Now, what are the origins of tariffs? For centuries, European nations practiced a trading system dubbed mercantilism, which attempted to prevent goods and services from leaving a home country, preventing trade value from leaving the said country. Incredibly high tariffs and other trade barriers were put into place, leading to high costs for manufactured goods and multiple trade wars throughout the world. However, in 1776, an economist named Adam Smith published his work titled Wealth of Nations.

This magnum opus regarding economics questioned the systems of mercantilism and proposed the idea of free trade: an economic theory that promoted competition between businesses and individuals across a global scale, voluntary trade without regulations such as tariffs, and no discrimination against imports or exports. As this new idea spread across the globe, nations and its citizens experienced a rapid flow of commerce, development of economies, and increases in productivity and innovation. The practice of the aforementioned theory was so successful. Organizations such as the World Trade Organization, NAFTA, and the European Union were developed to continue to promote its benefits to the human race.

Unfortunately, President Donald Trump and his administration seem to be ignoring this history of free trade and its plethora of benefits. With their tariffs, both current and proposed, competition will be stifled in the economy of the United States, resulting in higher prices for goods and services; jobs will be lost, GDP will fall, and the overall economy could possibly become a bear market. The next question that must be asked: will these tariffs counteract the benefits of Trump’s deregulation plan, with it increasing the economic freedom and reducing the regulatory costs of the nation? Furthermore, when will this expansion of government end? When will big brother stop raping and pillaging people for their capital and assets to pay off its own enormous debt? Only time will be able to answer this question, but one thing is obvious to the naked eye: the future of the United States of America is a foggy and obscure one.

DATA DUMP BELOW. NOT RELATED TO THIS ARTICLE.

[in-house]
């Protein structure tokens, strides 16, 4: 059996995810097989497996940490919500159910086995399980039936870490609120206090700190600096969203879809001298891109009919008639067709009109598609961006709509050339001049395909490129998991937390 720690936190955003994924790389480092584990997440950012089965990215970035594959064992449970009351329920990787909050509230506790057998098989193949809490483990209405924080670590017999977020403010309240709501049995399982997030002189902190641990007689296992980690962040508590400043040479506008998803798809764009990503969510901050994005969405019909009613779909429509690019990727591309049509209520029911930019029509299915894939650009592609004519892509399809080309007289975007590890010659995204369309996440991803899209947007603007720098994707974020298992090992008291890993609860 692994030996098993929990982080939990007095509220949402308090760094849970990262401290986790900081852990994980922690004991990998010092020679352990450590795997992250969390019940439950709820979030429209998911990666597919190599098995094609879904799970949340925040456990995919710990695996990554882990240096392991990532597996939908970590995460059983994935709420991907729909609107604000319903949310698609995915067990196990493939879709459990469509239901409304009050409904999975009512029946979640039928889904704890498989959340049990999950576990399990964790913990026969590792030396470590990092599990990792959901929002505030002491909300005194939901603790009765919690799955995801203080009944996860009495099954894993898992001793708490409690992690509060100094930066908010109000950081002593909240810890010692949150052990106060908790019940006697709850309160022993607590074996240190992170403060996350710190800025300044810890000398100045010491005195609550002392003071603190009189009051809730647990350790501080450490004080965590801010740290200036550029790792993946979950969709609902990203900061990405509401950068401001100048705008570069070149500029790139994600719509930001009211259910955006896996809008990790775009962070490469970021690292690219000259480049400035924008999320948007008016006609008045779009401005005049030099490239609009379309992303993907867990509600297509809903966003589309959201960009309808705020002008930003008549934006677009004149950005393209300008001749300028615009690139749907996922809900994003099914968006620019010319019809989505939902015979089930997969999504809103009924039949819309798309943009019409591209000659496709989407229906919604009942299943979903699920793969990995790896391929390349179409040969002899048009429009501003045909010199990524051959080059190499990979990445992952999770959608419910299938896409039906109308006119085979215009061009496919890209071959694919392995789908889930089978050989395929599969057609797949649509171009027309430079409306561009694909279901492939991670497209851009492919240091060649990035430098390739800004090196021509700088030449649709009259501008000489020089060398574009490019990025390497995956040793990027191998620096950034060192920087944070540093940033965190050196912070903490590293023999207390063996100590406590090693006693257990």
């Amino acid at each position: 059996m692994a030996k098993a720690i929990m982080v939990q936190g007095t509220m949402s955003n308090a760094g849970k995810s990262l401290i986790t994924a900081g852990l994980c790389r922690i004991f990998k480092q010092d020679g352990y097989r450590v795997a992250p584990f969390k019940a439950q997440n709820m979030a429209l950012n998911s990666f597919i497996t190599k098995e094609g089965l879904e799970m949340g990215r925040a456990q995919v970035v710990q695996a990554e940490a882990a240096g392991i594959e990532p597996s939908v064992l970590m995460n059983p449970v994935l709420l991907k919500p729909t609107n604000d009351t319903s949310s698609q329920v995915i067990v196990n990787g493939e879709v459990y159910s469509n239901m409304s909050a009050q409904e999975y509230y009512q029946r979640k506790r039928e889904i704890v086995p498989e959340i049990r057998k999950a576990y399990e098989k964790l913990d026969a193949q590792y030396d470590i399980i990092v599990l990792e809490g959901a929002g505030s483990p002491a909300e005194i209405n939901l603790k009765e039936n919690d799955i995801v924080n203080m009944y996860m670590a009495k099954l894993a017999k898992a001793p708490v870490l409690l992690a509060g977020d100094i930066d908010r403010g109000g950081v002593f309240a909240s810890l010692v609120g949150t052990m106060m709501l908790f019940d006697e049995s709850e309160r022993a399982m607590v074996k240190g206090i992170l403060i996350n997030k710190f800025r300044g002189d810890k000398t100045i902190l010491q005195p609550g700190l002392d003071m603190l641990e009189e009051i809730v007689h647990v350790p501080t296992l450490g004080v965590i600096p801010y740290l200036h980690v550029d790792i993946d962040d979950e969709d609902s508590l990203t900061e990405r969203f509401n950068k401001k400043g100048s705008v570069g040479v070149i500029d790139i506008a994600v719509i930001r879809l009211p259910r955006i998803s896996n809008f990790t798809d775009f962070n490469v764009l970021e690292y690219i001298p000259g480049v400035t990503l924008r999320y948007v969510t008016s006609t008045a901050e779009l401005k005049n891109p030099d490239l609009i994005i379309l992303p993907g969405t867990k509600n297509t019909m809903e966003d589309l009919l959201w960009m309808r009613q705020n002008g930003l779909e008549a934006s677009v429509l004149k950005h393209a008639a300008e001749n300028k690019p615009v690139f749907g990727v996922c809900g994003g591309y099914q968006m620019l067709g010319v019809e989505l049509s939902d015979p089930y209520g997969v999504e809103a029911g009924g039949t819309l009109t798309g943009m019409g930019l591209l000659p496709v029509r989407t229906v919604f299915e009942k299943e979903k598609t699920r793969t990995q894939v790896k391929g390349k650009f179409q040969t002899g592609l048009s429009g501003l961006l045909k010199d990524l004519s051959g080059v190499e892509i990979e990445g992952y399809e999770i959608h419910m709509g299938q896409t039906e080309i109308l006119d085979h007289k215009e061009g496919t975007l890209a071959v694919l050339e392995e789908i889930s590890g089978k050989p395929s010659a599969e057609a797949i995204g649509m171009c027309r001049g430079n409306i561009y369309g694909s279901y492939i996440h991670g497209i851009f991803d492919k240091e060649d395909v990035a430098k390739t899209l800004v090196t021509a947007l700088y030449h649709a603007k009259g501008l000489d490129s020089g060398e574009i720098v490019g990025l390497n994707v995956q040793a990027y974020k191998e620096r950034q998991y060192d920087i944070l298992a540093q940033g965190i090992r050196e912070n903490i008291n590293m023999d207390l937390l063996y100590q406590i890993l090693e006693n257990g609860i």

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The Libertarian Party: A History From Hospers to Johnson

John Keller | United States

The Libertarian Party